June: On June 12th, the Dodgers announce they have signed Ethier to a 5 year, $85 million dollar deal. Unfortunately, his signing coincides with a rash of injuries, including Ethier himself who is troubled with a strained oblique. Instead of the #3 and #4 hitter names being Kemp and Ethier, the line-up card reads Juan Rivera and James Loney. That pair has a total of four home runs between them. The lack of power sees the Dodgers go 1-10 over the final 11 games of June and fall into second place in the NL West.
July: The Dodgers play just .500 ball the first week of July but it is good enough to put them in first place at the All-Star break. There is concern on both the pitching and hitting fronts. Chad Billingsley has lost his last five starts and there is talk he will be dropped from the rotation. The offense continues to struggle and the team ends up batting just .245 in July. The new Dodgers owners take on a somewhat surprising “win now” mentality when they acquire shortstop Hanley Ramirez from the Marlins and outfielder Shane Victorino from the Phillies at the trading deadline. The move raises the pennant fever temperature level and the Dodgers finish July just a game behind the NL West leading Giants. Uribe’s checks keep getting cashed in spite of no one being able to find him.
August: The Dodgers take advantage of the disarray Bobby Valentine has brought about in Boston by acquiring first baseman Adrian Gonzalez, pitcher Josh Beckett, outfielder Carl Crawford and utility infielder Nick Punto from the Red Sox in return for Loney and a couple of prospects. Unfortunately, after all the trade dust settles, Uribe is still in a Dodger uniform. Gonzalez hits a home run in his first at bat as a Dodger but the cheering is short lived. The Dodgers end up playing only .500 baseball in August and fall 4.5 games behind the Giants.
September: Infielder Luis Cruz emerges as the feel good story of the month, if not the entire year. Cruz had been in the minor leagues for five different teams since 2000. He had only played in 56 major league games before the Dodgers picked him up in the off season. Cruz, given a chance to play partly because the Dodgers have given up on Uribe, becomes a hero as he hits .297 and helps keep the Dodgers in the pennant chase. He generates so much excitement, there is a press release announcing that his jersey is for sale at the team store. Did they burn the Uribe shirts to make room? The Giants clinch the NL West on Sept. 23rd but the Dodgers finish the month still alive for a wild card spot.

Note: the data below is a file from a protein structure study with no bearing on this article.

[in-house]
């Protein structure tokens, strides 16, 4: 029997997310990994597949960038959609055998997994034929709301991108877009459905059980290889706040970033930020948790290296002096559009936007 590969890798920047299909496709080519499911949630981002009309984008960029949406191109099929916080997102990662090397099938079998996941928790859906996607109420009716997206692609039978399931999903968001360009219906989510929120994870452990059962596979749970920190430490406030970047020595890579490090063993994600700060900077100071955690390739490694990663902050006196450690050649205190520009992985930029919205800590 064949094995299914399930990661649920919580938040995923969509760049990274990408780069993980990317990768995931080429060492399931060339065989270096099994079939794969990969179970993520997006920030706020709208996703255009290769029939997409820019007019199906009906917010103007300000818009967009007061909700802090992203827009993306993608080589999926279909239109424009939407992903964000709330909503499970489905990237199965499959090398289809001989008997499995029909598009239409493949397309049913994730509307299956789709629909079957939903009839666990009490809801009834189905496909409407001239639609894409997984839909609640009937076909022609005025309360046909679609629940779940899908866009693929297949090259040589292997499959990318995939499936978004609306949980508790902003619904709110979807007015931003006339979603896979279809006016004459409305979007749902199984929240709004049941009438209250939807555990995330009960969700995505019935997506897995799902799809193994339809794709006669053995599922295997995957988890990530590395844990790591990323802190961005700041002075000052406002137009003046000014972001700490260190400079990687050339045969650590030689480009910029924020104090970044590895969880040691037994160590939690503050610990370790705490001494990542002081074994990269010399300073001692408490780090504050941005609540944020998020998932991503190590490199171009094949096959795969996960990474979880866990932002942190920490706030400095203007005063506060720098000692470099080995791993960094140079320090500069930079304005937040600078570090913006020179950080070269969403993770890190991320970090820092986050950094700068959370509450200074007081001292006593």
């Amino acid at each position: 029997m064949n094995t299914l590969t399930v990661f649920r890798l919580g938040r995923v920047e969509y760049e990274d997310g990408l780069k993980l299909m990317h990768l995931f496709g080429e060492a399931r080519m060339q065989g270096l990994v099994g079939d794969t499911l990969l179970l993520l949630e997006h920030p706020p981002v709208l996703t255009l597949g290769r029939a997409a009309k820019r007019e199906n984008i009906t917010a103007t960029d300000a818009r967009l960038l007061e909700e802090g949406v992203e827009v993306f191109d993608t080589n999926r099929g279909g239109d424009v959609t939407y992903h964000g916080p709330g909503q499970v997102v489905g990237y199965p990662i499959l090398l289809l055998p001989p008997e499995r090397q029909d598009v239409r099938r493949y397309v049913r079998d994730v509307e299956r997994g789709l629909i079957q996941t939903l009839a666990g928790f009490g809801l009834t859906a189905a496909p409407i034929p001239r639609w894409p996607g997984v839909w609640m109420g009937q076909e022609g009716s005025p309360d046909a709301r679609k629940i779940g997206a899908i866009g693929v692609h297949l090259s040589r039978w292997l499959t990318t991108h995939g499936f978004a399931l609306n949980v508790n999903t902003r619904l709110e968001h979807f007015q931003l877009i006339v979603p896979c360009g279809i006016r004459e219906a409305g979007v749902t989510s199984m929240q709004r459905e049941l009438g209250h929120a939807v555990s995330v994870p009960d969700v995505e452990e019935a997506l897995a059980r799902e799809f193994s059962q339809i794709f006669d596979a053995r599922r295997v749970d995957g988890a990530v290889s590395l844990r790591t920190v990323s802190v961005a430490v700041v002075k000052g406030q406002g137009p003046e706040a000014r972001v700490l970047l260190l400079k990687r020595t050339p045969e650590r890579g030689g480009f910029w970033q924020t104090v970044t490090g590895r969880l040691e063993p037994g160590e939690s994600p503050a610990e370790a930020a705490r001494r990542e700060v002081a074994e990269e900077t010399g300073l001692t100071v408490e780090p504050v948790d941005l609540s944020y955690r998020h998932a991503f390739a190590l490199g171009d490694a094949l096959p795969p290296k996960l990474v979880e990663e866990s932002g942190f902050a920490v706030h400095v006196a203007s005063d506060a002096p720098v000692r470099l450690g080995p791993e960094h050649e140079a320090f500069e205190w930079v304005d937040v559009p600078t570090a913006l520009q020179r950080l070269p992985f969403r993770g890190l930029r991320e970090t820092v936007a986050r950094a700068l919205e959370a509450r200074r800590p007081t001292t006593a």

October: The Dodgers are eliminated the next to last game of the season but the medical crew’s season begins in earnest. Kemp undergoes surgery to repair a shoulder he injured when he ran into a wall at Coors Field back in August. Reliever Kenley Jansen undergoes an ablation to correct an irregular heartbeat. Billingsley, who was earlier placed on the DL with an inflamed elbow, faces the possibility of Tommy John surgery which would cost him the 2013 season. Uribe has no excuse.
November: The Dodgers hire steroid poster boy Mark McGwire as hitting coach in an effort to give life to a lethargic offense. The team also announces they have won the bidding rights to Korean pitcher Hyun-Jin Ryu. McGwire hears the name and admits he used that substance in 1998.
December: The Dodgers sign Ryu and land the year’s most coveted free agent, pitcher Zack Greinke. Ryu gets $36 million, Greinke $147 million. Kershaw, who narrowly missed out winning a second consecutive Cy Young award and has made $8.4 million since 2009, is seen wandering around town saying “What the f**k?” Uribe is wandering around town yelling “Suckers!!”